Before I start, I’d like some expert assistance in solving the riddle of why Dev Patel, who portrays an adult version of what’s obviously the main character in Garth Davis’ Lion, is categorized as a Supporting Actor by the Oscar voters this year. If it is because he only portrays Saroo Brierly (a real person with a very real and interesting backstory, I might add) for the latter half of the film, I’d still say it’s a leap to call it anything but a leading role. Maybe if the Best Actor nomination had gone to his counterpart, Sunny Pawar, but the real reason is probably that the slot was already occupied by La La Land.
I often say that among the movies I most enjoy are the ones where I can barely understand how they were made. But this isn’t always with regards to the special effects of 2001, The Abyss and the original Star Wars or the camera work in Anomalisa, which seems too good to be feasible in a stop-motion animation. Sometimes it’s with regards to how actors, especially child actors, can create such perfectly realized human beings and how a director, especially as his debut film, can do such a moving true story justice.
The story begins somewhere in 1980’s India, in a village referred to by a young Saroo as “Ginestaly”. Saroo comes from a seemingly poor family, living with his illiterate mother and big brother Guddu, lifting around rocks for most of the day. Following Guddu to one of his night shifts, in spite of the older sibling’s warnings, Saroo ends up falling asleep at a train station, with his brother nowhere to be seen when he wakes. Not shortly after he becomes trapped on a deadheading train and, after several days, finds himself in Calcutta (at a time where people in that region spoke Bengali, an unknown language to Saroo) and, after several months more, is taken to an orphanage run by Mrs. Sood (Depti Naval). This provides a hope spot after a sequence of truly nightmarish yet relatable events.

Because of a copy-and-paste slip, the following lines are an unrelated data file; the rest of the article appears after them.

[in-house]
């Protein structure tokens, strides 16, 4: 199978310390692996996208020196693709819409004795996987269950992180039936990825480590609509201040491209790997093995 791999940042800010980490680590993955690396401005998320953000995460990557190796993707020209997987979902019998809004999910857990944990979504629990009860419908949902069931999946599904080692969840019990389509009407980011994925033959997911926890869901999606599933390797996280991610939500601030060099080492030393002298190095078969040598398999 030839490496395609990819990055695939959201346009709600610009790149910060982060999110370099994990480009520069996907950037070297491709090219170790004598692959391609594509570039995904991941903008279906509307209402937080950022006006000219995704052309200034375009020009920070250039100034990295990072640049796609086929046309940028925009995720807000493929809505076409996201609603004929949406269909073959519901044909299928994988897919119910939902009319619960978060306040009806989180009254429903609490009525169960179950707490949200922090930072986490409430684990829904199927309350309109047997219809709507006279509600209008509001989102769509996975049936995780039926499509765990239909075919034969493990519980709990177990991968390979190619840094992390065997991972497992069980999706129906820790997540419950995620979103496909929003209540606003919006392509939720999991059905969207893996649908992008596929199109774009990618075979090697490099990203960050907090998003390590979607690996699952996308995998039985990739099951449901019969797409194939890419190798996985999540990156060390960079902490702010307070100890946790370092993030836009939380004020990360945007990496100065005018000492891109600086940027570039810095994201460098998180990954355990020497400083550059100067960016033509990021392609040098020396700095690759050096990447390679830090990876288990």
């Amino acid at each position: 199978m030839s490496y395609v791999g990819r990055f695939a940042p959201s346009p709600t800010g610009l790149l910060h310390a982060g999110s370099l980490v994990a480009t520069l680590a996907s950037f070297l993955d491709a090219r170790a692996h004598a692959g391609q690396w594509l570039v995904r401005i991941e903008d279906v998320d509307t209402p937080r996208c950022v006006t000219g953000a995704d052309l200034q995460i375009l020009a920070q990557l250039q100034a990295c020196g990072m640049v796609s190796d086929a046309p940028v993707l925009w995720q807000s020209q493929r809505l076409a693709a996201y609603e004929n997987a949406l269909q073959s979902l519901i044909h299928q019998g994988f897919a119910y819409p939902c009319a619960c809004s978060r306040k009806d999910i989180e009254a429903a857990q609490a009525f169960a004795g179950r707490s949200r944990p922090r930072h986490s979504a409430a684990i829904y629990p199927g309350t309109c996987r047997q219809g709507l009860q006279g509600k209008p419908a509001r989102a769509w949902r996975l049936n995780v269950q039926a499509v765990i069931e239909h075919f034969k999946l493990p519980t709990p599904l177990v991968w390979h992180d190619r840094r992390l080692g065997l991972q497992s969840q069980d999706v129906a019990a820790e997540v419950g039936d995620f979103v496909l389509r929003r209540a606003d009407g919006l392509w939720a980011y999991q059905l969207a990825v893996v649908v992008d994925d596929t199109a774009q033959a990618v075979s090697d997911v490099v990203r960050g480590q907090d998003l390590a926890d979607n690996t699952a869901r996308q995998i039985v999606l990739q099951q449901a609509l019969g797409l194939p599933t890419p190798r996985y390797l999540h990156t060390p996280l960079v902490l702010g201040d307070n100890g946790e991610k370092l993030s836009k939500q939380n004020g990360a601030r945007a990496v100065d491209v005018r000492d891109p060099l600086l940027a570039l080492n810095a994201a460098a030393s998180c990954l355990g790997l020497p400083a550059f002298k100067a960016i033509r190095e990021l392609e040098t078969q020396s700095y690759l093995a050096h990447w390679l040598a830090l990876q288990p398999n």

After fruitless attempts from authorities to work out where Saroo came from, he ends up in the care of an Australian couple, Sue (Nicole Kidman) and John Brierly (David Wenham), along with a mentally broken step-brother named Mantosh. As 20 years pass, Saroo has grown into Dev Patel, and is moving to Melbourne to study hotel managment. He makes good friends and falls in love with an American student named Lucy (Rooney Mara), but as memories from his lost home begin to creep up on him, he starts to wonder, and eventually his mind becomes set on one thing.
As you may have inferred, there are a number of seemingly abrupt time skips in the film. However, unlike in, let’s say, a movie like Fant4stic, the time skips in this film don’t cheat you on anything that you cannot read from the characters’ behavior and interactions. When 20 years have passed and Saroo sits to eat dinner with his aging parents the day before moving, we can understand their history and the life they’ve lived just by observing them. There is some brief expository dialogue as well, so don’t worry if it sounds all too subtle or difficult.
It’s been said before, and it’s worth repeating, that this is a film that moves you no matter where you are or where your home is. That said, I theorize that audiences in India will appreciate some of the references to their culture a little extra. The scene where Saroo and Lucy flirt for the first time has the music and quirkiness of a Bollywood film, but with the realism of the rest of the movie intact.
My biggest problem with the film is probably that Rooney Mara isn’t being used to her full potential and that a few costume choices aren’t especially convincing – including Nicole Kidman’s hair and a few pieces of jarring old-age makeup. I wonder why it’s only Swedish movies that seem to have this one down at the Oscars every year.
Lion is even still a genuinely outstanding piece of filmmaking. All the Oscar nominations for its performers are warranted, its music is wonderful, and the camera work does the well-selected locations justice. At times it gets heavy-handed and maybe even a little bit slow (watching Saroo try to figure out from where the train first took off all those years ago via Google Maps is only interesting for so long), but it hits you where it feels all the same and is a thorougly impressive watch. It is as sad as it is happy and as sweet as it is heartbreaking. I dare say, if it didn’t play a “Spotify’s Top 10” song over the credits I might have been even more enthusiastic.
I’m giving Lion a 4.5/5 and special kudos to Garth Davis for such a strong first outing. Be sure to watch it soon, and bring a few tissues.